Alex Tabarrok runs through the basic microeconomics of export restrictions and says that while there may be particular cases where sound arguments about spillovers or some such exist, "the basic analysis suggest we should be wary of such arguments."
I tend to agree. But he brings this up in the specific case of natural gas exports where I don't think the generic analysis is the best one. Not because there's anything wrong with trade theory but because natural resources are different from manufactured goods. Natural gas wealth is essentially a form of land wealth and taxes on land are the most efficient kind of taxes. So an export restriction that redistributes wealth from owners of gas-rich land to consumers of energy (which is to say basically everyone) is much more benign than trying to help domestic consumers of airplanes by restricting exports of made-in-America planes.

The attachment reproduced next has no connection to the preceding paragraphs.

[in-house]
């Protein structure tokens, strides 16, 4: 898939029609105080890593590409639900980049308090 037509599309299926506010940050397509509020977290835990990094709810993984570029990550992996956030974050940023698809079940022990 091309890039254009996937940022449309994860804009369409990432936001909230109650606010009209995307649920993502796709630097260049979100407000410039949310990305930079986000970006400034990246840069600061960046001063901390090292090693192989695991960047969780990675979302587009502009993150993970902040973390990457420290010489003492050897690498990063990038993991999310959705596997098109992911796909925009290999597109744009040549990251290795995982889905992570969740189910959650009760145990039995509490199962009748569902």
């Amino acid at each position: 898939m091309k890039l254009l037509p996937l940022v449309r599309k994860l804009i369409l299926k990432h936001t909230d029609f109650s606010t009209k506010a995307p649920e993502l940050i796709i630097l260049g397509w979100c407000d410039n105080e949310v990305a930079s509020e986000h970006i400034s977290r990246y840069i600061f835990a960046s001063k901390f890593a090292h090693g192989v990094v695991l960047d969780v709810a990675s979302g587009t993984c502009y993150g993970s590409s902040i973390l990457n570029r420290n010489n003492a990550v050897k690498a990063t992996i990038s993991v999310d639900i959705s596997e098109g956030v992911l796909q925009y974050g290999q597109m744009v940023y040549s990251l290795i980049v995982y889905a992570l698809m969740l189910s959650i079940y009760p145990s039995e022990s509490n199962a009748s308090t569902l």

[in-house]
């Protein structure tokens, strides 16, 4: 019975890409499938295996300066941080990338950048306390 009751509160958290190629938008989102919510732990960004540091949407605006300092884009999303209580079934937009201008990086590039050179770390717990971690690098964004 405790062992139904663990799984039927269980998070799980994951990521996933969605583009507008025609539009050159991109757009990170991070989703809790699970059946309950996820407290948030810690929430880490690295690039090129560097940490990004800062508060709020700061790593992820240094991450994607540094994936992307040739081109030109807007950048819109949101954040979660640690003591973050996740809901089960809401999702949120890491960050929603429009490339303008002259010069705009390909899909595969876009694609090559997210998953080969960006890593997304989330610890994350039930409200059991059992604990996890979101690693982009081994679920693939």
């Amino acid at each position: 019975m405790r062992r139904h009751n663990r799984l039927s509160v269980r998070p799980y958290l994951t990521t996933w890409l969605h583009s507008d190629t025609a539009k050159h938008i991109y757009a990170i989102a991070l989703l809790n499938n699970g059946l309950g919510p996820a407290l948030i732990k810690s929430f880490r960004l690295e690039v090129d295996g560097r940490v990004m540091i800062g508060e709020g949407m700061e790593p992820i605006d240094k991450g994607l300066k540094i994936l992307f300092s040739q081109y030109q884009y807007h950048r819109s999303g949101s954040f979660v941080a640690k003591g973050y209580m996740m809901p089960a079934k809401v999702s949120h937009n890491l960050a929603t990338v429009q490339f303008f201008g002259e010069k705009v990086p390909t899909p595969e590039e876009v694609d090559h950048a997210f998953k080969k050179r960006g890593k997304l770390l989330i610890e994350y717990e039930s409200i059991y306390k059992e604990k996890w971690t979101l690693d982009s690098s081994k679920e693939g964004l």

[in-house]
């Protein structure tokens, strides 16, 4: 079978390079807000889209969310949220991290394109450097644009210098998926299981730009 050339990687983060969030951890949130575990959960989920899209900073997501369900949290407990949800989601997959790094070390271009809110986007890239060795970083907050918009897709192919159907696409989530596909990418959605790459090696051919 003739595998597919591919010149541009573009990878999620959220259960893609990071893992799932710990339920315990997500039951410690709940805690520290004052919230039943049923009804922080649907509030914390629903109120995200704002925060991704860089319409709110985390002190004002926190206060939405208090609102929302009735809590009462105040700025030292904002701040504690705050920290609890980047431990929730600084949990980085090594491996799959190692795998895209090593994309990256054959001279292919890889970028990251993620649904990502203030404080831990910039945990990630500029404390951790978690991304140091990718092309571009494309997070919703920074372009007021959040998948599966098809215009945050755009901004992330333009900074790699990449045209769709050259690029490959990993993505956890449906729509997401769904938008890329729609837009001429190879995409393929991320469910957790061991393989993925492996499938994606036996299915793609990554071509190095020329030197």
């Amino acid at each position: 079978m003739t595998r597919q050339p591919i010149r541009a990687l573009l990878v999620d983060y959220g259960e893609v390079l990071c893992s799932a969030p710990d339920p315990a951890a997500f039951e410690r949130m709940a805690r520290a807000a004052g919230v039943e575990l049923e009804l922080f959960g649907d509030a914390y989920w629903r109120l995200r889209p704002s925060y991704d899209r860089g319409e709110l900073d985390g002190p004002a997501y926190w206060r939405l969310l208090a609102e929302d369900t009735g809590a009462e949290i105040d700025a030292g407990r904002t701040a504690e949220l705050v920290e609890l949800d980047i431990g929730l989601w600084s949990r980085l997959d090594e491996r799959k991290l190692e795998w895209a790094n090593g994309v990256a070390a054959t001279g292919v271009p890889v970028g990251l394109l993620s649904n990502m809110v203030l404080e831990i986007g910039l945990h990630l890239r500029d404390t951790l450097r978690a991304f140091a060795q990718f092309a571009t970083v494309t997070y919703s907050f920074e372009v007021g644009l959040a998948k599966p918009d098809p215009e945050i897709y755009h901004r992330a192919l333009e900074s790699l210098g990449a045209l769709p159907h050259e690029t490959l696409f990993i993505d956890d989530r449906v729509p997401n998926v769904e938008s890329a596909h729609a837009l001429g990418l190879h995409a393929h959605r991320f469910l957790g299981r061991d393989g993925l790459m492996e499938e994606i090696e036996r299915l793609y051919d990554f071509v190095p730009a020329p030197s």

Another way of putting it is that the total quantity of natural gas located in North America is not impacted by American public policy. If restrict airplane exports, fewer planes will be manufactured. If we restrict gas exports, gas will be extracted at a slower rate but the gas still exists.
That said, natural gas export restrictions clearly aren't optimal public policy. What you ought to do is explicitly tax gas production (rather than subsidizing it through the tax code as we currently do)_and then let gas extractors sell it to wherever market conditions take the gas. But holding the rest of the policy options constant, I think there's a decent case for the export restrictions option. If at some point export restrictions cause the U.S. gas extraction rate to fall precipitously, I would want to revisit that policy. But as long as domestic demand alone is sufficient to drive rising levels of extraction, blocking exports seems like a reasonably sound quasi-Georgist measure.
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